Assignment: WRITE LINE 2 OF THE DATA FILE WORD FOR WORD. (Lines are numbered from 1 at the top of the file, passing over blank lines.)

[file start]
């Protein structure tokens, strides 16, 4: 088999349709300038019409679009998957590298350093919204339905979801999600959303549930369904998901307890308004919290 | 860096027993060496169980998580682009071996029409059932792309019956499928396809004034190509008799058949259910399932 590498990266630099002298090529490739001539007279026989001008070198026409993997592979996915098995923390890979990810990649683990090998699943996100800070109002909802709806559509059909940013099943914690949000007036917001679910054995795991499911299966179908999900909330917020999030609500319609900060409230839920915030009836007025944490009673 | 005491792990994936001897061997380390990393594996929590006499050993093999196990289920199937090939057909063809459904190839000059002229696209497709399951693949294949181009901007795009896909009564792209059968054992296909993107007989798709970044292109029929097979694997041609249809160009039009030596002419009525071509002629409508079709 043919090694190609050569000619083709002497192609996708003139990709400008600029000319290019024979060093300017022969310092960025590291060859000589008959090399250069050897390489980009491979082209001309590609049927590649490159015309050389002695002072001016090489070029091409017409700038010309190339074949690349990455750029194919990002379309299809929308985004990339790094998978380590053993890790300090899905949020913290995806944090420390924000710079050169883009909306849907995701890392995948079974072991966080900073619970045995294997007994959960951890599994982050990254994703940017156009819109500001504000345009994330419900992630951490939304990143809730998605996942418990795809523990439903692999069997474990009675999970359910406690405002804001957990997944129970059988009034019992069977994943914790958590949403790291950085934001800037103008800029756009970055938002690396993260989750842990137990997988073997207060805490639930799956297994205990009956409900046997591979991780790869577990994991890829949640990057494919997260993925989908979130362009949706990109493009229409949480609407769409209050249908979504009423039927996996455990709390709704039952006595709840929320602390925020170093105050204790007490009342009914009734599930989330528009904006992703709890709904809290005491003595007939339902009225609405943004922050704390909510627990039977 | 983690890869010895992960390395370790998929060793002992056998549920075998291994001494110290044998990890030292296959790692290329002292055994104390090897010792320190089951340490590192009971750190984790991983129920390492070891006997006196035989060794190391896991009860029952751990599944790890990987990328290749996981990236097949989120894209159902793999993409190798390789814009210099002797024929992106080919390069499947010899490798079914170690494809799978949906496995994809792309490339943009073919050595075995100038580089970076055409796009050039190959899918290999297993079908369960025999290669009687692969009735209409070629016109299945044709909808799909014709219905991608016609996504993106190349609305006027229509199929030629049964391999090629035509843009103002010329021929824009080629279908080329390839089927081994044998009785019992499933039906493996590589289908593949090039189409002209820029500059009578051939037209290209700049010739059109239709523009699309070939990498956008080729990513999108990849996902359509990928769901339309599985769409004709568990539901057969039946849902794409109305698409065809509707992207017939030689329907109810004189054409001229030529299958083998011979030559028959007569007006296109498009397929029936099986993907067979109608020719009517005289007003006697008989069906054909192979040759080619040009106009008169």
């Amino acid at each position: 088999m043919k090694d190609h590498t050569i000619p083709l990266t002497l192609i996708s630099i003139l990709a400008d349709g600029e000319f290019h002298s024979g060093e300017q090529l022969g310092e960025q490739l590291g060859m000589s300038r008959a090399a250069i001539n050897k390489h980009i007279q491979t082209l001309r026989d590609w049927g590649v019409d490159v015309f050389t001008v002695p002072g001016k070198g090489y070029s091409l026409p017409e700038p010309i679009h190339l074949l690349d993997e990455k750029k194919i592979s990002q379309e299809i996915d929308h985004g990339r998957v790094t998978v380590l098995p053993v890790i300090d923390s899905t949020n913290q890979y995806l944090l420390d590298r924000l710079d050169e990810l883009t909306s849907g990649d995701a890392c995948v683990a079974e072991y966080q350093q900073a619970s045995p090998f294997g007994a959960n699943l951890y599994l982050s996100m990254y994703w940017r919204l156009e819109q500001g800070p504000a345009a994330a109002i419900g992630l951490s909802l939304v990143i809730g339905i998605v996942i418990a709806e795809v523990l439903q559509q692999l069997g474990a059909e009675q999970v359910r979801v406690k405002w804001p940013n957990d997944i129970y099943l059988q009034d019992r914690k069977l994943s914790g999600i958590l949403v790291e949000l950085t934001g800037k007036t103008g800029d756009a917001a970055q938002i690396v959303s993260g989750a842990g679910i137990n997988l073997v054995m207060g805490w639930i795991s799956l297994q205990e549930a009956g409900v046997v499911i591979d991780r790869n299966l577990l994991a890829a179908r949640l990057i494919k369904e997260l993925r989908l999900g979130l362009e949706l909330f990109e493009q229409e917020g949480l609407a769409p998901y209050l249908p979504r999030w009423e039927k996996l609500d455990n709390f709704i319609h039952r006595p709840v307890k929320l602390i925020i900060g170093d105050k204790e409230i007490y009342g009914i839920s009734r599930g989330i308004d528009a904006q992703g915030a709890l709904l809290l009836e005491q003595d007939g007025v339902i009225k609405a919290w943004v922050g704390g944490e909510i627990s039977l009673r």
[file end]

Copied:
């Amino acid at each position: 088999m043919k090694d190609h590498t050569i000619p083709l990266t002497l192609i996708s630099i003139l990709a400008d349709g600029e000319f290019h002298s024979g060093e300017q090529l022969g310092e960025q490739l590291g060859m000589s300038r008959a090399a250069i001539n050897k390489h980009i007279q491979t082209l001309r026989d590609w049927g590649v019409d490159v015309f050389t001008v002695p002072g001016k070198g090489y070029s091409l026409p017409e700038p010309i679009h190339l074949l690349d993997e990455k750029k194919i592979s990002q379309e299809i996915d929308h985004g990339r998957v790094t998978v380590l098995p053993v890790i300090d923390s899905t949020n913290q890979y995806l944090l420390d590298r924000l710079d050169e990810l883009t909306s849907g990649d995701a890392c995948v683990a079974e072991y966080q350093q900073a619970s045995p090998f294997g007994a959960n699943l951890y599994l982050s996100m990254y994703w940017r919204l156009e819109q500001g800070p504000a345009a994330a109002i419900g992630l951490s909802l939304v990143i809730g339905i998605v996942i418990a709806e795809v523990l439903q559509q692999l069997g474990a059909e009675q999970v359910r979801v406690k405002w804001p940013n957990d997944i129970y099943l059988q009034d019992r914690k069977l994943s914790g999600i958590l949403v790291e949000l950085t934001g800037k007036t103008g800029d756009a917001a970055q938002i690396v959303s993260g989750a842990g679910i137990n997988l073997v054995m207060g805490w639930i795991s799956l297994q205990e549930a009956g409900v046997v499911i591979d991780r790869n299966l577990l994991a890829a179908r949640l990057i494919k369904e997260l993925r989908l999900g979130l362009e949706l909330f990109e493009q229409e917020g949480l609407a769409p998901y209050l249908p979504r999030w009423e039927k996996l609500d455990n709390f709704i319609h039952r006595p709840v307890k929320l602390i925020i900060g170093d105050k204790e409230i007490y009342g009914i839920s009734r599930g989330i308004d528009a904006q992703g915030a709890l709904l809290l009836e005491q003595d007939g007025v339902i009225k609405a919290w943004v922050g704390g944490e909510i627990s039977l009673r």